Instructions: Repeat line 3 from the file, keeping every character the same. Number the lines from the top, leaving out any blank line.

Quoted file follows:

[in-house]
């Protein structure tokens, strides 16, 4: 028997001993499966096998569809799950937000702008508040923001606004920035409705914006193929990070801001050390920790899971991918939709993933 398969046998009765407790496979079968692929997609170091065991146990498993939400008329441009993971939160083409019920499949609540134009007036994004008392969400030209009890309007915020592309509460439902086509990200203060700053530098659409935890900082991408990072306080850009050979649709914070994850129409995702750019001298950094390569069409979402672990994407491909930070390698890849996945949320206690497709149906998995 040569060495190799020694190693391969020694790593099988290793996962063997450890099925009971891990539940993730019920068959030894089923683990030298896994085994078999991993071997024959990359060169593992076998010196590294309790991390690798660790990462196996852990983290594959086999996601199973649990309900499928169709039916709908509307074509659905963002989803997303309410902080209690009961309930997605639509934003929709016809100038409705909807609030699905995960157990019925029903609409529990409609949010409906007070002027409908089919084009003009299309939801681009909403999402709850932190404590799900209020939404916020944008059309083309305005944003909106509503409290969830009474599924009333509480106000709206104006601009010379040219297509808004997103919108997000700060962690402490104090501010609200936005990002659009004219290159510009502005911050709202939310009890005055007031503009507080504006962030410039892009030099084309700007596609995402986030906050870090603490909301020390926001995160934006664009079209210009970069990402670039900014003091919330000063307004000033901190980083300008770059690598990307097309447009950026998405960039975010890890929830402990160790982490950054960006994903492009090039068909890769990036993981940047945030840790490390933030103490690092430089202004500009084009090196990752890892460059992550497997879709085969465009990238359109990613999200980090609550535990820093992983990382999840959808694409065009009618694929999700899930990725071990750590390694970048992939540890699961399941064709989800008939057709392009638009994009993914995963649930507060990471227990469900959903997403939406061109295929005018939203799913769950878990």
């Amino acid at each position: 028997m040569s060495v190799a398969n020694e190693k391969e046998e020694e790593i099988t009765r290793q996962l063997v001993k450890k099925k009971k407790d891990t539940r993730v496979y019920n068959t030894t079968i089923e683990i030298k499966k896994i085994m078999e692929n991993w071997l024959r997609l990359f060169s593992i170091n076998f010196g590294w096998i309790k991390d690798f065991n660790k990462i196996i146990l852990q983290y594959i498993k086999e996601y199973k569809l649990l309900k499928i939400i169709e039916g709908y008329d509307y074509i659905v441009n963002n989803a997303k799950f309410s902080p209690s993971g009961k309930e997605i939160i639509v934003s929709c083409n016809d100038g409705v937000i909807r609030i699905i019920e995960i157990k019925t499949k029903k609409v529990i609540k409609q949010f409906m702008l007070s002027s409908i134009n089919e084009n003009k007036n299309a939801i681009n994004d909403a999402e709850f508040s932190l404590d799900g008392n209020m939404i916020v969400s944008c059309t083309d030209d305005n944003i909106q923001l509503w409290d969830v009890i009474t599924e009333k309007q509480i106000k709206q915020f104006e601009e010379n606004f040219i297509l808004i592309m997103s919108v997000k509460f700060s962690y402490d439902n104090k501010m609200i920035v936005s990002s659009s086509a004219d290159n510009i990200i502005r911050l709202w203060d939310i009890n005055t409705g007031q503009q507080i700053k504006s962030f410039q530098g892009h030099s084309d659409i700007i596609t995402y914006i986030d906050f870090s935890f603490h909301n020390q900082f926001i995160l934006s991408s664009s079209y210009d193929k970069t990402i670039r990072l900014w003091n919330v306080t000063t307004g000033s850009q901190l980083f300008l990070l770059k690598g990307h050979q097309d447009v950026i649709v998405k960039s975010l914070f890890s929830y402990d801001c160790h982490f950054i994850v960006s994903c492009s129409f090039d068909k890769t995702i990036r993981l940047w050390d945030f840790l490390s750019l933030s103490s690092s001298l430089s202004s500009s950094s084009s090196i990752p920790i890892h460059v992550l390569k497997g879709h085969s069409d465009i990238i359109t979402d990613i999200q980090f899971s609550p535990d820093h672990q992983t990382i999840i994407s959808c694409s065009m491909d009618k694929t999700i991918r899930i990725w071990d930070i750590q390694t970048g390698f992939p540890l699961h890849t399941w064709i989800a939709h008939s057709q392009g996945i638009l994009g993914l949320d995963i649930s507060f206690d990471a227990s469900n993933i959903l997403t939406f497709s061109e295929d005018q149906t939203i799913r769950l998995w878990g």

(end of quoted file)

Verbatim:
């Amino acid at each position: 028997m040569s060495v190799a398969n020694e190693k391969e046998e020694e790593i099988t009765r290793q996962l063997v001993k450890k099925k009971k407790d891990t539940r993730v496979y019920n068959t030894t079968i089923e683990i030298k499966k896994i085994m078999e692929n991993w071997l024959r997609l990359f060169s593992i170091n076998f010196g590294w096998i309790k991390d690798f065991n660790k990462i196996i146990l852990q983290y594959i498993k086999e996601y199973k569809l649990l309900k499928i939400i169709e039916g709908y008329d509307y074509i659905v441009n963002n989803a997303k799950f309410s902080p209690s993971g009961k309930e997605i939160i639509v934003s929709c083409n016809d100038g409705v937000i909807r609030i699905i019920e995960i157990k019925t499949k029903k609409v529990i609540k409609q949010f409906m702008l007070s002027s409908i134009n089919e084009n003009k007036n299309a939801i681009n994004d909403a999402e709850f508040s932190l404590d799900g008392n209020m939404i916020v969400s944008c059309t083309d030209d305005n944003i909106q923001l509503w409290d969830v009890i009474t599924e009333k309007q509480i106000k709206q915020f104006e601009e010379n606004f040219i297509l808004i592309m997103s919108v997000k509460f700060s962690y402490d439902n104090k501010m609200i920035v936005s990002s659009s086509a004219d290159n510009i990200i502005r911050l709202w203060d939310i009890n005055t409705g007031q503009q507080i700053k504006s962030f410039q530098g892009h030099s084309d659409i700007i596609t995402y914006i986030d906050f870090s935890f603490h909301n020390q900082f926001i995160l934006s991408s664009s079209y210009d193929k970069t990402i670039r990072l900014w003091n919330v306080t000063t307004g000033s850009q901190l980083f300008l990070l770059k690598g990307h050979q097309d447009v950026i649709v998405k960039s975010l914070f890890s929830y402990d801001c160790h982490f950054i994850v960006s994903c492009s129409f090039d068909k890769t995702i990036r993981l940047w050390d945030f840790l490390s750019l933030s103490s690092s001298l430089s202004s500009s950094s084009s090196i990752p920790i890892h460059v992550l390569k497997g879709h085969s069409d465009i990238i359109t979402d990613i999200q980090f899971s609550p535990d820093h672990q992983t990382i999840i994407s959808c694409s065009m491909d009618k694929t999700i991918r899930i990725w071990d930070i750590q390694t970048g390698f992939p540890l699961h890849t399941w064709i989800a939709h008939s057709q392009g996945i638009l994009g993914l949320d995963i649930s507060f206690d990471a227990s469900n993933i959903l997403t939406f497709s061109e295929d005018q149906t939203i799913r769950l998995w878990g």